The Conrad Murray trial also brought up the ethical dilemma of what a professional should do if a patient/client is asking for a procedure that the professional knows to be dangerous? Although client empowerment and self-determination is highly valued, the death of Michael Jackson provides us with a powerful lesson that professionals have to learn when to say no. The argument that Michael Jackson would have found a way to get the propofol anyway is no excuse for a professional to administer it in such a reckless way. Moreover, there is no evidence that propofol is safe and effective for insomnia. Professionals ultimately do not have any control over whether the client will engage in the self-destructive behavior anyway, but they can choose not to aid and abet it.
Like some of the mental health professionals I have expressed concerns about, Conrad Murray has a number of patients and former patients who strongly supported him and testified on his behalf. It appears that those patients did, in fact, receive excellent care from Dr. Murray who saved many of their lives with his excellent care as a Cardiologist. That does not mean however, as the verdict illustrates, that he ought not to be held accountable for his violations. Such testimonials did not let him off the hook.
What this case clearly illustrated is when a physician deviates from the accepted standard of care for his profession, he can and will be held criminally liable for any deaths that may occur under his care. The closest the mental health profession has come to this is the conviction of Connell Watkins and Julie Ponder for the death of Candace Newmaker, but in that case, the mental health professionals were not licensed.
During the 1990s, Judith Peterson, a psychologist was charged with insurance fraud for allegedly inducing false memories of her hospitalized patients in a DID unit at Spring Shadows Glen Hospital, a number of whom also sued her in civil court. The criminal case against Peterson and others, unfortunately, had to be dropped because the number of jurors had been reduced to 11, the defense would not agree to continue under those conditions. The State could have had a second trial, but declined because the patients/alleged victims would have been placed under too much stress. However, people can read the therapy session transcripts which became public record as a part of this case and decide for themselves what would have been a just outcome and whether such treatment would warrant criminal charges.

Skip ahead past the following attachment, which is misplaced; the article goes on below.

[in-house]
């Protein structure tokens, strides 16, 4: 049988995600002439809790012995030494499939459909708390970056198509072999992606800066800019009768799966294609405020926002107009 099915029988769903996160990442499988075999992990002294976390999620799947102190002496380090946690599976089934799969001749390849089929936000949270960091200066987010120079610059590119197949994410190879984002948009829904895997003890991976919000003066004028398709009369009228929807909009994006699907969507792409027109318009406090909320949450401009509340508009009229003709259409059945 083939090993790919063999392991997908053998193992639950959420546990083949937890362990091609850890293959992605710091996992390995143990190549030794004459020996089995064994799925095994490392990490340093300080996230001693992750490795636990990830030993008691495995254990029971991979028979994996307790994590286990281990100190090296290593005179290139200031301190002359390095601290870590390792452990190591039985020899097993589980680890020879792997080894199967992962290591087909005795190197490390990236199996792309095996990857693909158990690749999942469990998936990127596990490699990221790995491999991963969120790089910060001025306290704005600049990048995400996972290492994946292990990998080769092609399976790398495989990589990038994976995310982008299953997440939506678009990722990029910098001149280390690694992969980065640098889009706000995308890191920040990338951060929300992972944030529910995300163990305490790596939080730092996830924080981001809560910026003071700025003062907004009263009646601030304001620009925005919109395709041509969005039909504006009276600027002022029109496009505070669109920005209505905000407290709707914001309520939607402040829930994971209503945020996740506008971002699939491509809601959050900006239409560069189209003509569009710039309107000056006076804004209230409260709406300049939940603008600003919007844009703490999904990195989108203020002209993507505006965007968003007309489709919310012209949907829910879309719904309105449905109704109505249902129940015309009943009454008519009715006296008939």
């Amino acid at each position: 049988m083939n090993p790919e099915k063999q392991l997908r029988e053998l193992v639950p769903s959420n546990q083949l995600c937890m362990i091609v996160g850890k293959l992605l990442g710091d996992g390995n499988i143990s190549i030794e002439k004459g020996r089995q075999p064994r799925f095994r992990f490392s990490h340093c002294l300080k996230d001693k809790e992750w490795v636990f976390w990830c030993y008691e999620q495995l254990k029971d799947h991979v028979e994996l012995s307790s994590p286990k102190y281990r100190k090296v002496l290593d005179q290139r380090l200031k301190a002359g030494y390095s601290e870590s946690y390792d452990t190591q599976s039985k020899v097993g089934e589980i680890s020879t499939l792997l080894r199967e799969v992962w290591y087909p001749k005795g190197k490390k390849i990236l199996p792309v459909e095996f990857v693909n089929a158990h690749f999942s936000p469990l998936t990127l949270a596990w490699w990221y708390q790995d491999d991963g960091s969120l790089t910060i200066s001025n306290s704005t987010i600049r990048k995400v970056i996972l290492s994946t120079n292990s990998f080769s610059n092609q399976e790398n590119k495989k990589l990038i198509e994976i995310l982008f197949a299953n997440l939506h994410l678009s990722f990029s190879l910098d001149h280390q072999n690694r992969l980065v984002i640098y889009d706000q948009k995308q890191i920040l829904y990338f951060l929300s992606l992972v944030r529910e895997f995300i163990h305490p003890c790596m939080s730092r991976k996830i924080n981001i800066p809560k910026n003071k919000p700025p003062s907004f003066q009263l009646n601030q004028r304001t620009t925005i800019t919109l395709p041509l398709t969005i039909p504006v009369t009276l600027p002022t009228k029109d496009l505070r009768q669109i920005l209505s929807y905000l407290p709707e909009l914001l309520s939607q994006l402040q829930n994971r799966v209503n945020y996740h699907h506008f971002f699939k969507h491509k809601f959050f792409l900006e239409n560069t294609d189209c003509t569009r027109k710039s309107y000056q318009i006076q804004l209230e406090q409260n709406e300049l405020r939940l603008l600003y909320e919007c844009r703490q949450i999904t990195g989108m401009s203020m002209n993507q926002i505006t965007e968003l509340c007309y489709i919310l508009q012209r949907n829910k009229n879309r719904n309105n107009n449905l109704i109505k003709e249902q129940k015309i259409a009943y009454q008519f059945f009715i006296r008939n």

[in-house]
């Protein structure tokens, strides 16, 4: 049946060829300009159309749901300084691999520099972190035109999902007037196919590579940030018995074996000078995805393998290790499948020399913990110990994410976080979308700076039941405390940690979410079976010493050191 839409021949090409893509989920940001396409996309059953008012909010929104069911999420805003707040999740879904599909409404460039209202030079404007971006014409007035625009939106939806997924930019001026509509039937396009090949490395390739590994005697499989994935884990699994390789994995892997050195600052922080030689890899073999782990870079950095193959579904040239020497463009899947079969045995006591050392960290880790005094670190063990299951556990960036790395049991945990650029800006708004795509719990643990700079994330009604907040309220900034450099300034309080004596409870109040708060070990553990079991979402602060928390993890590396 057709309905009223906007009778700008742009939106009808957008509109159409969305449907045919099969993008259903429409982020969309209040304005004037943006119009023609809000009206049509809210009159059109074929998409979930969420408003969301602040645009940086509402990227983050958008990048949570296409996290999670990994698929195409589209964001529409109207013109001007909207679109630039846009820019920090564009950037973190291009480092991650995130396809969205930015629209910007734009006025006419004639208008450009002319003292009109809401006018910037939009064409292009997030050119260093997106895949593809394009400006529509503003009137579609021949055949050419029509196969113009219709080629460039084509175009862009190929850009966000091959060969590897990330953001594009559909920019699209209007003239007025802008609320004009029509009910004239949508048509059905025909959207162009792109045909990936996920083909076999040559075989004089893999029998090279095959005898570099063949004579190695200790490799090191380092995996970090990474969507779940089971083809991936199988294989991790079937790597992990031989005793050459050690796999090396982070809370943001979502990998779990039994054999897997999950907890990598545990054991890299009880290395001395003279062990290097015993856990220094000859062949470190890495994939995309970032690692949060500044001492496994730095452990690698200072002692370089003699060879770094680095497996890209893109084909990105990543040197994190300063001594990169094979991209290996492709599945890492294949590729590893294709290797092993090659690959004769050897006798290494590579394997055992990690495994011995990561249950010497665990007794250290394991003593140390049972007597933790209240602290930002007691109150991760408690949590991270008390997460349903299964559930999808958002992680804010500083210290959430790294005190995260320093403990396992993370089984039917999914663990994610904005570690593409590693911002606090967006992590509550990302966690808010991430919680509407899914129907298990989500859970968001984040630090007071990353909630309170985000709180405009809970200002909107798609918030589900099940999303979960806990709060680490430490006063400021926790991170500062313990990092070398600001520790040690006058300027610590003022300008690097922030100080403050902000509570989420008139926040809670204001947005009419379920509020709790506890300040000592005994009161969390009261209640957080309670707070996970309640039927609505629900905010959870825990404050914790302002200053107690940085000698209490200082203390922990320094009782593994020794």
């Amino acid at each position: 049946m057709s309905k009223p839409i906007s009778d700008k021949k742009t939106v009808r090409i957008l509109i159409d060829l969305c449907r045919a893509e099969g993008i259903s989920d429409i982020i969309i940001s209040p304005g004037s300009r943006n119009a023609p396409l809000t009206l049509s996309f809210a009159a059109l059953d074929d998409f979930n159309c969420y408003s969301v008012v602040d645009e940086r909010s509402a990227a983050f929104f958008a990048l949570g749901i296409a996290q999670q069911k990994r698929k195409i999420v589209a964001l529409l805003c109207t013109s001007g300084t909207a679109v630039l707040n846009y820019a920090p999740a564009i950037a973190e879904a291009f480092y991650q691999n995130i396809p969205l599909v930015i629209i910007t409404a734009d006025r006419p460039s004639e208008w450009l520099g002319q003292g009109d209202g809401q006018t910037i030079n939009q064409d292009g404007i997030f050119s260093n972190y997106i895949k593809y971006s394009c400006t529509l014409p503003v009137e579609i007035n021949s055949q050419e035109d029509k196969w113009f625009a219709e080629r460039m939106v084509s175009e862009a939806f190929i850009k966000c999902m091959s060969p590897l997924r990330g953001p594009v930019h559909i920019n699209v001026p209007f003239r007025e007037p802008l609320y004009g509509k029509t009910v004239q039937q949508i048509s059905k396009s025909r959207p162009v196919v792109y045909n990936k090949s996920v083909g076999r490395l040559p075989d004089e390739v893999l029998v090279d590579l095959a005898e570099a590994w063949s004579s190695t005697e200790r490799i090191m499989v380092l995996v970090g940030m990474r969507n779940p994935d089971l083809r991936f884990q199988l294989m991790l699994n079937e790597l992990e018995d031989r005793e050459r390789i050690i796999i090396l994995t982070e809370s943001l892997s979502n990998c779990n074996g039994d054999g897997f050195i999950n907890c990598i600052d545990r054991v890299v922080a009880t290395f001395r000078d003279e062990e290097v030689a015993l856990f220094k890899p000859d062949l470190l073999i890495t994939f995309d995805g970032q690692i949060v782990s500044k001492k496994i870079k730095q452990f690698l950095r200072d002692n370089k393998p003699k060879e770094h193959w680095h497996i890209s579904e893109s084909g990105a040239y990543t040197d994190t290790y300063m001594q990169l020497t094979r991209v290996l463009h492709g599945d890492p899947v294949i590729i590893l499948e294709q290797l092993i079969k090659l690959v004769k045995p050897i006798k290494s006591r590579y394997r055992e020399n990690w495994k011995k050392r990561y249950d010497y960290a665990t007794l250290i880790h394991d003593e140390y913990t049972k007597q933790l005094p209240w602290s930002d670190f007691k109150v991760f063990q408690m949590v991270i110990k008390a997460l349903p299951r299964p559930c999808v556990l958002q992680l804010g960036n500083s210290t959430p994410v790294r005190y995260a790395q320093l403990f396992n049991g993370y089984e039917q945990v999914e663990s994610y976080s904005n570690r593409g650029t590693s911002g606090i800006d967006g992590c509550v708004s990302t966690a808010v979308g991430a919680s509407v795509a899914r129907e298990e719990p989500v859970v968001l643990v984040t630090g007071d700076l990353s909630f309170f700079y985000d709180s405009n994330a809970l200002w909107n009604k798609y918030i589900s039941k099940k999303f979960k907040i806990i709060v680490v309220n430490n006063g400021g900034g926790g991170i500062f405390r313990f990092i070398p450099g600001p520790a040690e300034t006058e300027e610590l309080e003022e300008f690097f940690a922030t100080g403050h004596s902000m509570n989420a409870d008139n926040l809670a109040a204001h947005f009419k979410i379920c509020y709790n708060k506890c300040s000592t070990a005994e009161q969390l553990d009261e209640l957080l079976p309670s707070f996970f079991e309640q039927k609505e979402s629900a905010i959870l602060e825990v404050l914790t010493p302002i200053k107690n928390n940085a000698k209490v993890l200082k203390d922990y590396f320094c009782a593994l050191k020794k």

What would happen if a death occurred involving restraint under the care of a licensed mental health professional in a private setting? I hope we never have to find out and that no child has to die for this lesson to be learned, but my fear and opinion is that it is a matter of when, not if, if prone restraints continue to be used, rather than following the well-tested preventive measures and interventions recommended by agencies such as SAMHSA for behavior problems that have greatly reduced and in many cases, eliminated the need to use such forceful interventions that often are traumatic, not only for the patients but also for the providers.
Given Michael Jackson’s great love for children, I cannot think of a better way to honor his memory than to use this as a wake up call for all mental health professionals who deal with children, to make sure that the practices they use and/or recommend are safe and effective.